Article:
As big data and AI programs continue to offer manufacturers, wholesalers, retailers and other members of product supply chains ways to better identify the desires and needs of consumers, there will be a greater reliance on protecting all of this data. Government and businesses will need more robust firewalls to prevent unauthorized access to databases, confidential files and other strategic information. This should spur growth in new firms that provide various forms of cybersecurity services, as well as companies that offer cloud computing, database management services and biometric data analysis.
With so many people and services relying on the internet, social media and telecommunications, there will also be the need for greater bandwidth and improvements in the infrastructure that provides it. This will require government partnerships with the private sector to provide adequate services.
And, finally, “It’s not unthinkable that the near future might bring about a society where notes and coins disappear,” says Barkley, remarking that increased payments for goods and services have reduced the need for physical cash. “Cryptocurrencies might become the next major store of value, ready to use anywhere in the world.”
ADVISORY BOARD INSIGHT:
Kenneth Pontarelli Says There’s No Substitute for Personal Interaction
Kenneth Pontarelli ’92 (WHIT/A&S), a member of the Whitman Advisory Council, is a partner and managing director of Goldman Sachs Group Inc. He acknowledges that, despite the hardships of the pandemic, there have been some benefits, and he marvels at his team’s ability to raise investment vehicles with no face-to-face meetings with investors.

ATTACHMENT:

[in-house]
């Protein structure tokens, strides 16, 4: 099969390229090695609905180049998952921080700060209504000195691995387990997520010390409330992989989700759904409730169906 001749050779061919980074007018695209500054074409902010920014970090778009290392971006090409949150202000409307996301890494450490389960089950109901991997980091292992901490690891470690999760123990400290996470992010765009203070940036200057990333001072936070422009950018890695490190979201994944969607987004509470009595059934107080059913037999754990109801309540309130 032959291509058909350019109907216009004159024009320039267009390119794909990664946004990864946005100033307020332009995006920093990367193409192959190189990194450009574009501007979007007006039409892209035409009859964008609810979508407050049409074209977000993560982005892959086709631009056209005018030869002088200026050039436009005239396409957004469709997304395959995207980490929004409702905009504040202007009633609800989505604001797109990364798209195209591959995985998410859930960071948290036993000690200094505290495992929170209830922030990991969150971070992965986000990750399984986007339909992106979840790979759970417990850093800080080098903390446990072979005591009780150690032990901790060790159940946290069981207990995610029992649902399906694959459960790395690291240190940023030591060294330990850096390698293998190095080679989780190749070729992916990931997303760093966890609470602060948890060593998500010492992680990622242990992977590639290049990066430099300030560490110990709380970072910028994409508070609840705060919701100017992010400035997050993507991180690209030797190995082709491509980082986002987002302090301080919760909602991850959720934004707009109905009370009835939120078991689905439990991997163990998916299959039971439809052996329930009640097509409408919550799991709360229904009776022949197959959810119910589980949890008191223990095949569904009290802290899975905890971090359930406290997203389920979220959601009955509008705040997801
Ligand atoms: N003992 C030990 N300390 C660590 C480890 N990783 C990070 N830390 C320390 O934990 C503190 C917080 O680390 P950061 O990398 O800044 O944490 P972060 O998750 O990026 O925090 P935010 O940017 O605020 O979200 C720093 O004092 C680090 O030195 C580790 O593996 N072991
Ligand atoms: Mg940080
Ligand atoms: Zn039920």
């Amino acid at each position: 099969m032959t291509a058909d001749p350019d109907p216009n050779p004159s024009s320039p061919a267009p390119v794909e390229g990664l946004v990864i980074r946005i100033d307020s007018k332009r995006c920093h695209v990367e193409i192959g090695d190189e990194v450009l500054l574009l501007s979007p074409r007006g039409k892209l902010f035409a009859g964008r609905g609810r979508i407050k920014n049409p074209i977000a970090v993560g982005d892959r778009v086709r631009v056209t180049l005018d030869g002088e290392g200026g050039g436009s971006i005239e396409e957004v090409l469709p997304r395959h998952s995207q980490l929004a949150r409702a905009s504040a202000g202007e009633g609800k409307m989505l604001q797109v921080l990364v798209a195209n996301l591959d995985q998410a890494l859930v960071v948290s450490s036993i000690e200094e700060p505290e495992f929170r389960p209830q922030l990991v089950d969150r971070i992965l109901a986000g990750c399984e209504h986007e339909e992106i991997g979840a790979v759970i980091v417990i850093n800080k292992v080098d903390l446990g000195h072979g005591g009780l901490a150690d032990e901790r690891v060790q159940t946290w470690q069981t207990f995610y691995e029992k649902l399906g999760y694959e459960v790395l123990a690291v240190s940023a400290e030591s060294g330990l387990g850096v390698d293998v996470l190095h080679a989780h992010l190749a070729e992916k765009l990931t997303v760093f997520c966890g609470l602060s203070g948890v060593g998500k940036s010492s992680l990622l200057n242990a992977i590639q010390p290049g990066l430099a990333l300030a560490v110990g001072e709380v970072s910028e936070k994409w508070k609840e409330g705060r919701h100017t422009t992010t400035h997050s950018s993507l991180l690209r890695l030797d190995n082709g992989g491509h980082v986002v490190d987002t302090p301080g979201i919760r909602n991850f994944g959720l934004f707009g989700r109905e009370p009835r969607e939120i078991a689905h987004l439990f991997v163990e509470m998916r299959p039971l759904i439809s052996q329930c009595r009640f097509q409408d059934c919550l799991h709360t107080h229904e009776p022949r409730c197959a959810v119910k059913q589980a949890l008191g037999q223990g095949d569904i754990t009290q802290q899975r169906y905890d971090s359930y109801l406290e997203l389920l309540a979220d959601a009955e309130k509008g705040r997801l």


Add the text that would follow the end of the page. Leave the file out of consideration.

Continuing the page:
“This would have been unthinkable in the past,” he says. “This period [of working remotely] allowed us to reflect on what really needs to be done in person and eliminate unneeded waste.”
Pontarelli acknowledges, however, that there is no substitute for personal interaction, not only with clients but also with up-and-coming professionals. “The finance sector is one deeply steeped in apprenticeship. When young professionals are learning the industry, they need real-time access for training, as well as answers to their questions,” he explains. “This builds camaraderie and inculcates people into the culture of the firm. That is the glue and differentiation of an organization. On the client side, the first-hand connections are what build trust and a bond that creates long-term alignment.”
Pontarelli hopes that a post-COVID-19 business environment “harnesses the efficiency gains that we have garnered to double-down on time spent deepening relationships within our firms and client base.”
While the history books are not quite yet closed on the pandemic, there are many glimmers of hope and the certainty of change on the horizon. Those who intend to succeed in a post-COVID-19 business landscape will need to plan, adapt, accept and learn from both the painful and the productive lessons they’ve witnessed—all while being open to innovation, entrepreneurial intensity, data-driven decisions and the resiliency needed to continue to thrive.